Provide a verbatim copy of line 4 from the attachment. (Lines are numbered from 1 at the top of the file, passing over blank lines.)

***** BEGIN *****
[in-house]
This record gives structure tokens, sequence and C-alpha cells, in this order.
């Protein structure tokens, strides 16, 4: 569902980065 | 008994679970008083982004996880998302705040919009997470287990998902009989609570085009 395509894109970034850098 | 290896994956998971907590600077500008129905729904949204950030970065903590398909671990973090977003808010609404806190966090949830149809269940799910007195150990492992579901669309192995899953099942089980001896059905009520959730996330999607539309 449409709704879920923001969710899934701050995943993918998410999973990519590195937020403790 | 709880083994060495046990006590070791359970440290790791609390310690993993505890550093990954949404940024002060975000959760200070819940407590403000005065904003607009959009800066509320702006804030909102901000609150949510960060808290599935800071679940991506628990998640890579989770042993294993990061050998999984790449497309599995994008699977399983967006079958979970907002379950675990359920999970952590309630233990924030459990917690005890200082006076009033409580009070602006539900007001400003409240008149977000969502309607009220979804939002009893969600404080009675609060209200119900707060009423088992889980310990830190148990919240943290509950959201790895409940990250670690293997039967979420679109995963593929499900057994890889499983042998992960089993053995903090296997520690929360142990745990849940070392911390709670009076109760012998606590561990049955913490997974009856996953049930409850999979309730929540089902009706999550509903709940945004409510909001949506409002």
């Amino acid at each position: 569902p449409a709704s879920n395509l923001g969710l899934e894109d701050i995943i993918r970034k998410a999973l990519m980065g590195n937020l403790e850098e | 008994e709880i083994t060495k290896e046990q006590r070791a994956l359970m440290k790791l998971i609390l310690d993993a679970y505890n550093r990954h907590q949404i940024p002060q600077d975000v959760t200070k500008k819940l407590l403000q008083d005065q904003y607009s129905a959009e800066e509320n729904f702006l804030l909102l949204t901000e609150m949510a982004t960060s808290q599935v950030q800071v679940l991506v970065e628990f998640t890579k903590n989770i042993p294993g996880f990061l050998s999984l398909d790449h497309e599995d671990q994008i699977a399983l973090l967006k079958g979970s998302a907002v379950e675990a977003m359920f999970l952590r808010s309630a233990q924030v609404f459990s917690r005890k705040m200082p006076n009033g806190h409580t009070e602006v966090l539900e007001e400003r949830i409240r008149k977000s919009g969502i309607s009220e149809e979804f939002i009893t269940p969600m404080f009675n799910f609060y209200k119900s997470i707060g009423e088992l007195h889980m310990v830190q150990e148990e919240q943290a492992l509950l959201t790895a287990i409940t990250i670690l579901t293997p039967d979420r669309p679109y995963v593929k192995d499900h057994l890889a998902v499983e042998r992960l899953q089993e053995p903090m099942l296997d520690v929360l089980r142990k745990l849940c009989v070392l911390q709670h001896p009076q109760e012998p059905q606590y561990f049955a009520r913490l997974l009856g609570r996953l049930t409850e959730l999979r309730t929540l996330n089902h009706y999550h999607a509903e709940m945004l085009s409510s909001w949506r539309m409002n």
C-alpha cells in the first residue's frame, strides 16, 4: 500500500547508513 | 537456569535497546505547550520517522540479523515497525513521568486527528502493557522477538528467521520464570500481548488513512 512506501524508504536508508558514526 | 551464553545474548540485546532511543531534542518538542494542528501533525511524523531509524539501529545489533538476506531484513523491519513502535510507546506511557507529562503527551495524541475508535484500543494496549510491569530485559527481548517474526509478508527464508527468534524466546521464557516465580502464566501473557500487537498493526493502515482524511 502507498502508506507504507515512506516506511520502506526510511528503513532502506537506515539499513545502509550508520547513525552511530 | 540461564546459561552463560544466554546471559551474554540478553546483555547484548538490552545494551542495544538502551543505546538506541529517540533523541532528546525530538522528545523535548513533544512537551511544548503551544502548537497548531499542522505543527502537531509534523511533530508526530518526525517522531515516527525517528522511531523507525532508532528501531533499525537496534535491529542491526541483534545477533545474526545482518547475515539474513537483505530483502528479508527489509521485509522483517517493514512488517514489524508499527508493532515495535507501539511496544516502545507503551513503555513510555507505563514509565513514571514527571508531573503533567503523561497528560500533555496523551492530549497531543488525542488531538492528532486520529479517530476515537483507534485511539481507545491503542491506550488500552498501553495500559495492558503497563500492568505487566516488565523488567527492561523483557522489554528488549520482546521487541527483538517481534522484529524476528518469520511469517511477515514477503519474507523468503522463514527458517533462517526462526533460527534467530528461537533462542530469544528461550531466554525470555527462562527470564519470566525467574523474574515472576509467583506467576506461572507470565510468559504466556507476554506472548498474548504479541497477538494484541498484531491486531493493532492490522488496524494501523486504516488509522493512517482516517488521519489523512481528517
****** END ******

């Amino acid at each position: 569902p449409a709704s879920n395509l923001g969710l899934e894109d701050i995943i993918r970034k998410a999973l990519m980065g590195n937020l403790e850098e | 008994e709880i083994t060495k290896e046990q006590r070791a994956l359970m440290k790791l998971i609390l310690d993993a679970y505890n550093r990954h907590q949404i940024p002060q600077d975000v959760t200070k500008k819940l407590l403000q008083d005065q904003y607009s129905a959009e800066e509320n729904f702006l804030l909102l949204t901000e609150m949510a982004t960060s808290q599935v950030q800071v679940l991506v970065e628990f998640t890579k903590n989770i042993p294993g996880f990061l050998s999984l398909d790449h497309e599995d671990q994008i699977a399983l973090l967006k079958g979970s998302a907002v379950e675990a977003m359920f999970l952590r808010s309630a233990q924030v609404f459990s917690r005890k705040m200082p006076n009033g806190h409580t009070e602006v966090l539900e007001e400003r949830i409240r008149k977000s919009g969502i309607s009220e149809e979804f939002i009893t269940p969600m404080f009675n799910f609060y209200k119900s997470i707060g009423e088992l007195h889980m310990v830190q150990e148990e919240q943290a492992l509950l959201t790895a287990i409940t990250i670690l579901t293997p039967d979420r669309p679109y995963v593929k192995d499900h057994l890889a998902v499983e042998r992960l899953q089993e053995p903090m099942l296997d520690v929360l089980r142990k745990l849940c009989v070392l911390q709670h001896p009076q109760e012998p059905q606590y561990f049955a009520r913490l997974l009856g609570r996953l049930t409850e959730l999979r309730t929540l996330n089902h009706y999550h999607a509903e709940m945004l085009s409510s909001w949506r539309m409002n």